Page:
MIAMI The U.S. military judge overseeing the Guantanamo prosecution of five alleged conspirators in the September 11 attacks has issued an order maintaining secrecy over the defendants' experiences in clandestine CIA prisons.
The protective order safeguarding classified information in the case was signed on December 6 by the judge, Army Colonel James Pohl, and unsealed on Wednesday.
It is not limited to documents formally labeled "Top Secret" by the CIA or produced by the government, but also prohibits disclosure of the defendants' own "observations and experiences" in the secret CIA detention, rendition and interrogation program.
Pohl is the chief judge overseeing the war crimes tribunals established by the United States to try foreign captives on terrorism-related charges at the Guantanamo Bay U.S. Naval Base in Cuba.
The defendants in the 9/11 case, including the alleged mastermind of the hijacked plane plot, Khalid Sheikh Mohammed and four other Pakistani, Yemeni and Saudi captives, face charges that could lead to their execution.
All five were held in secret CIA prisons from the time of their capture in 2002 and 2003 until they were sent to Guantanamo in 2006. All have said they were tortured by their U.S. captors and the CIA has acknowledged it subjected Mohammed to the simulated drowning technique of waterboarding 183 times.
Pohl's order prohibits public disclosure of any information that would reveal where the defendants were held; the names, identities and physical descriptions of anyone involved in their capture, transfer, detention or interrogation; and details about the interrogation techniques used on them.
Prosecutors had asked for the order and said it was needed to prevent disclosure of information that could cause grave harm to the security of the United States and its allies.
"By imposing a protective order, he has done what all courts do to responsibly handle national security information while also ensuring both that the accused will receive a fair trial and that the proceedings will be as open and public as possible," a Defense Department spokesman said in response to the ruling.
Defense lawyers and civil liberties advocates called the order an attempt to conceal torture and censor the defendants' own memories. They said the CIA made its interrogation techniques public once it disclosed them to the defendants.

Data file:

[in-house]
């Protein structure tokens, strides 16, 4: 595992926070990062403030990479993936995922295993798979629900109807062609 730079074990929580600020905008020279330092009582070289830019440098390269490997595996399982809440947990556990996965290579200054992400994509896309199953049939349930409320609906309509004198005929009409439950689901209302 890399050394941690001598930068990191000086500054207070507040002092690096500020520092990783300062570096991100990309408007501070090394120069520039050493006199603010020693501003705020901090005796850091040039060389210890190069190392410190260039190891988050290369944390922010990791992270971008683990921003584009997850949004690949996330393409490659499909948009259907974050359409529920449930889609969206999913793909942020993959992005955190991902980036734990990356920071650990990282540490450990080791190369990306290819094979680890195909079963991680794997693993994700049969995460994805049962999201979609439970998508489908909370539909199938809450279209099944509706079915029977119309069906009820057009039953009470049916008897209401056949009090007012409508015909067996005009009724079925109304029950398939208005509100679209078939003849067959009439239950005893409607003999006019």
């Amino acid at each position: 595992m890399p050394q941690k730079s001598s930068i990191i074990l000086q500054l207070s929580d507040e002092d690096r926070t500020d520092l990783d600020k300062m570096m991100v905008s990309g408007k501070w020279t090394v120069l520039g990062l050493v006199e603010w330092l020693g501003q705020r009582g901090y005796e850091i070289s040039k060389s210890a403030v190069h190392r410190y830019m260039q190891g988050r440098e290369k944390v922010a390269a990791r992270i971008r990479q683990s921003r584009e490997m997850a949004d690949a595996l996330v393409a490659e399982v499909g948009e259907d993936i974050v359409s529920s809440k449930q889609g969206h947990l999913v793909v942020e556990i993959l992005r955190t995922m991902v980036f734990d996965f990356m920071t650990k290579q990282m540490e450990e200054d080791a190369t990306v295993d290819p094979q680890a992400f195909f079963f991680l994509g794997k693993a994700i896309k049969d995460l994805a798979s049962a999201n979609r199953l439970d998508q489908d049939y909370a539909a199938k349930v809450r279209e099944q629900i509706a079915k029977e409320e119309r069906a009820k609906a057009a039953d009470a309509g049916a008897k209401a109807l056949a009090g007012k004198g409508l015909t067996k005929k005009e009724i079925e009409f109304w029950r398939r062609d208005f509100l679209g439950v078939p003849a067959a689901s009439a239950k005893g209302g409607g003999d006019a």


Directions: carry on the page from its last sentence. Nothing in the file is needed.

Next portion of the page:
The ruling comes as the Senate Select Committee on Intelligence weighs whether to release a 6,000-plus-page report analyzing the CIA detention and interrogation program that was launched after the 9/11 attacks.
The report is expected to shed light on whether torture produced information that led to the discovery of Osama bin Laden's whereabouts. U.S. special forces killed the al Qaeda leader during a raid at a compound in Abbottabad, Pakistan, in 2011.
Confessions obtained through torture cannot be used as evidence at Guantanamo or in any U.S. court.
Pohl also issued an order maintaining the use of a 40-second delay on the audio feed to the Guantanamo courtroom spectators' gallery.
Journalists, observers and victims' relatives watch the hearings live from behind a soundproof glass wall but the audio is piped in on a delay that gives the court security officer time to muffle the sound if someone mentions information that might be secret.
A consortium of news outlets, including Reuters, argued in October that the delay violated the American public's constitutional right to hear the testimony and failed to meet a requirement that censorship be narrowly tailored.
The American Civil Liberties Union, which also challenged the use of the "censorship chamber," said it would seek further review of Pohl's ruling.
"The government wanted to ensure that the American public would never hear the defendants' accounts of illegal CIA torture, rendition and detention, and the military judge has gone along with that shameful plan," said Hina Shamsi, director of the ACLU's National Security Program.
"The decision undermines the government's claim that the military commission system is transparent and deals a grave blow to its legitimacy."
(Reporting by Jane Sutton; Editing by Bill Trott)